Growth Trends for Related Jobs
Plastic surgery is a medical specialty with two educational paths, instead of the single path common to most surgical specialties. After completing college and medical school, or completing college, medical school and part of a surgical residency, you can choose an integrated or independent pathway. Both programs are extremely competitive. For example, fewer than half of the doctors who applied to integrated programs in 2011 were accepted, according to a February 2013 article in “Plastic and Reconstructive Surgery.”
College and Medical School
As physicians, all plastic surgeons must complete college and medical school. Medical schools require a bachelor’s degree for admittance; any major is acceptable as long candidates meet prerequisites, such as biology, chemistry, math and English. Candidates also must pass the Medical College Admissions Test, or MCAT, to enter med school. In addition, aspiring doctors must submit copies of their transcripts and letters of recommendation, and must typically complete an interview with the school admissions committee. The U.S. Bureau of Labor Statistics notes that in addition to academic achievements, most medical schools consider leadership qualities and personality in the evaluation process.
The integrated pathway is the traditional residency program for plastic surgery. Residents complete five or six years of training in an accredited plastic surgery program. The training includes both general surgery and plastic surgery procedures, but no fewer than two years of the training must be in plastic surgery, according to the American College of Surgery. Plastic surgeons must also spend at least one year as the chief resident in the plastic surgery clinical service, and the ACS notes that the last two years of their training must take place in the same institution.
The independent method of plastic surgery residency training is for doctors who begin their surgical training in another field and change to plastic surgery after completing part of a residency program. An independent training program lasts two or three years, according to the ACS. Physicians who have completed college and medical school and at least three years of a residency in general surgery, neurological surgery, orthopedic surgery, oral and maxillofacial surgery, otolaryngology or urology are eligible to enter an independent program, according to "Plastic and Reconstructive Surgery.” The three-year requirement ensures that the student has sufficient general surgical experience before beginning plastic surgery training. Independent programs also require at least one year of chief or senior resident experience in plastic surgery.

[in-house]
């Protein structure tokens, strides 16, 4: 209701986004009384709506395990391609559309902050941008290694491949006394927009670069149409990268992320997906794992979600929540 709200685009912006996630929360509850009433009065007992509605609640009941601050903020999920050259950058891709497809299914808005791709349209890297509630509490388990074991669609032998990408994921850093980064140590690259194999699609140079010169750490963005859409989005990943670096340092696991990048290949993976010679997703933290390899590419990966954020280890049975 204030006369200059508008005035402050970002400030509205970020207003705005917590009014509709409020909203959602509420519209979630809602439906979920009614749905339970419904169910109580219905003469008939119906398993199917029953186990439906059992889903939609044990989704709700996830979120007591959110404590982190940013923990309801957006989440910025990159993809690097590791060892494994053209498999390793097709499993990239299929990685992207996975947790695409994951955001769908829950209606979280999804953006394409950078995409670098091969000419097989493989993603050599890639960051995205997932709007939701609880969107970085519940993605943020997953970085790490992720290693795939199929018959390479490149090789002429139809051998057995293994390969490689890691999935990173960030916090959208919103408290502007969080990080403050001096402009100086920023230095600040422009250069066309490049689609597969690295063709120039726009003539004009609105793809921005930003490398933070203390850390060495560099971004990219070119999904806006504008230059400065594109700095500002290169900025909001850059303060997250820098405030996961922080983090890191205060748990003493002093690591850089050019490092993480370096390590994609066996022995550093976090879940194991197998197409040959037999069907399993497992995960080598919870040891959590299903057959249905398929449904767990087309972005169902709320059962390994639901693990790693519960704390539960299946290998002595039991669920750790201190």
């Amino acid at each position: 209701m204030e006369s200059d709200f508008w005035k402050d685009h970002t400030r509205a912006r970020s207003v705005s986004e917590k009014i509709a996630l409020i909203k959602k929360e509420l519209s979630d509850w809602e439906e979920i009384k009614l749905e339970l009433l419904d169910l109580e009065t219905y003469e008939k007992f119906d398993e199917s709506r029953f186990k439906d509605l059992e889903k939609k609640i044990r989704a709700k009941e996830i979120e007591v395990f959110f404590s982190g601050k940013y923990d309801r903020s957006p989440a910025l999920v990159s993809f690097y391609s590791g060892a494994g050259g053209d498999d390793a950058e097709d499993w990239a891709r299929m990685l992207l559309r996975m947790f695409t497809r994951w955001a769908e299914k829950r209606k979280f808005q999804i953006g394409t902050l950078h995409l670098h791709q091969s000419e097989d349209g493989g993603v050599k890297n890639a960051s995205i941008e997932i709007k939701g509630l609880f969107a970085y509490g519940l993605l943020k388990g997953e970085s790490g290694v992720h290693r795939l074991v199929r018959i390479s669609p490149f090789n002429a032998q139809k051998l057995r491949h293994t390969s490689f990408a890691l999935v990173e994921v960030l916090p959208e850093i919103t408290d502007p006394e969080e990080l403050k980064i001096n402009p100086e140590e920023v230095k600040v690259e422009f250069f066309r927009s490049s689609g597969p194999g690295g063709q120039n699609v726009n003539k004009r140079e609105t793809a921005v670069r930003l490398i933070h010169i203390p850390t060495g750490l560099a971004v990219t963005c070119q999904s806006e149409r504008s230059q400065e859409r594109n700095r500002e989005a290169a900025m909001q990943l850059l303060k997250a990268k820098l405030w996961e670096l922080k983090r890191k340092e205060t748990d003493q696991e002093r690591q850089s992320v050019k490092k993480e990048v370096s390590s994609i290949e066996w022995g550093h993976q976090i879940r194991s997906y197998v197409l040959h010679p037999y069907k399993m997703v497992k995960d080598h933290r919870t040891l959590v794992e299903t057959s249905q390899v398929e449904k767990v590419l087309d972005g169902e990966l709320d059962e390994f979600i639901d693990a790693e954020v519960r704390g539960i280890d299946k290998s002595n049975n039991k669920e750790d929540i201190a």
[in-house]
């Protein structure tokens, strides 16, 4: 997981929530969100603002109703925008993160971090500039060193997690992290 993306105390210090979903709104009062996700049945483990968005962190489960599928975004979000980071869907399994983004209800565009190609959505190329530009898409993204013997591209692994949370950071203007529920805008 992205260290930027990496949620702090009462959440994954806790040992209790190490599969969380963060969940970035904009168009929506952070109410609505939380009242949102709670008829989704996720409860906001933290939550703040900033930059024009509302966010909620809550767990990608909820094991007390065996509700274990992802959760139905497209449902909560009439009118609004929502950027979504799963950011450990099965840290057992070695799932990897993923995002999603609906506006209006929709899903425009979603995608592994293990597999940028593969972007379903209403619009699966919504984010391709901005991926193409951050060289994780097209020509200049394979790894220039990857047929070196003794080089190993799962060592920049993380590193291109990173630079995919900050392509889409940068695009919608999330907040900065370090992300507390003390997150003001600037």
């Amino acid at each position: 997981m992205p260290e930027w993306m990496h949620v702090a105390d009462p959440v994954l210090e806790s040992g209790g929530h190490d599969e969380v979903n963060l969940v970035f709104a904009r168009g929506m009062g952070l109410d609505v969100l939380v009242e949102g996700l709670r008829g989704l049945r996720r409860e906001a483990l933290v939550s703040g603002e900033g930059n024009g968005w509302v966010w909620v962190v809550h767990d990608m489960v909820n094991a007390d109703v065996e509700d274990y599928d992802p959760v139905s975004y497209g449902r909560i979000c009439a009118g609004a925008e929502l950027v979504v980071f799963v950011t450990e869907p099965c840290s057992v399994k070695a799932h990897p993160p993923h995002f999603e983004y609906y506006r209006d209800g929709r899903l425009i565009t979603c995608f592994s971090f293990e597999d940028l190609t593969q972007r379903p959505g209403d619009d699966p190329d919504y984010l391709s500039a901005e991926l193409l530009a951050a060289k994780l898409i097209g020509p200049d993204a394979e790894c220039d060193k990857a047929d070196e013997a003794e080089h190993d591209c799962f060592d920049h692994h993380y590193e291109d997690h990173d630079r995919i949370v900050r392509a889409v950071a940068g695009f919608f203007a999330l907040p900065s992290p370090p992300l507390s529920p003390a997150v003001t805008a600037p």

Fellowship Training, Licensing and Certification
Some plastic surgeons go on for an additional one to two years of training in a fellowship, such as burn surgery or reconstructive microsurgery. Once training is complete, the plastic surgeon must become licensed in her specialty. All states require plastic surgeons to be licensed. The candidate must have graduated from an accredited medical school, completed residency training, and pass both written and practical exams to become licensed. Certification is not required for practice, but most plastic surgeons seek board certification to bolster their credentials.
2016 Salary Information for Physicians and Surgeons
Physicians and surgeons earned a median annual salary of $204,950 in 2016, according to the U.S. Bureau of Labor Statistics. On the low end, physicians and surgeons earned a 25th percentile salary of $131,980, meaning 75 percent earned more than this amount. The 75th percentile salary is $261,170, meaning 25 percent earn more. In 2016, 713,800 people were employed in the U.S. as physicians and surgeons.
- Plastic and Reconstructive Surgery: So You Want to Become a Plastic Surgeon? What You Need to Do and Know to Get into a Plastic Surgery Residency
- American College of Surgeons: Plastic Surgery
- U.S. Bureau of Labor Statistics: Physicians and Surgeons
- Johns Hopkins Medicine: Residencies & Fellowships
- U.S. Bureau of Labor Statistics: Occupational Outlook Handbook: Physicians and Surgeons
- Career Trend: Physicians and Surgeons
Beth Greenwood is an RN and has been a writer since 2010. She specializes in medical and health topics, as well as career articles about health care professions. Greenwood holds an Associate of Science in nursing from Shasta College.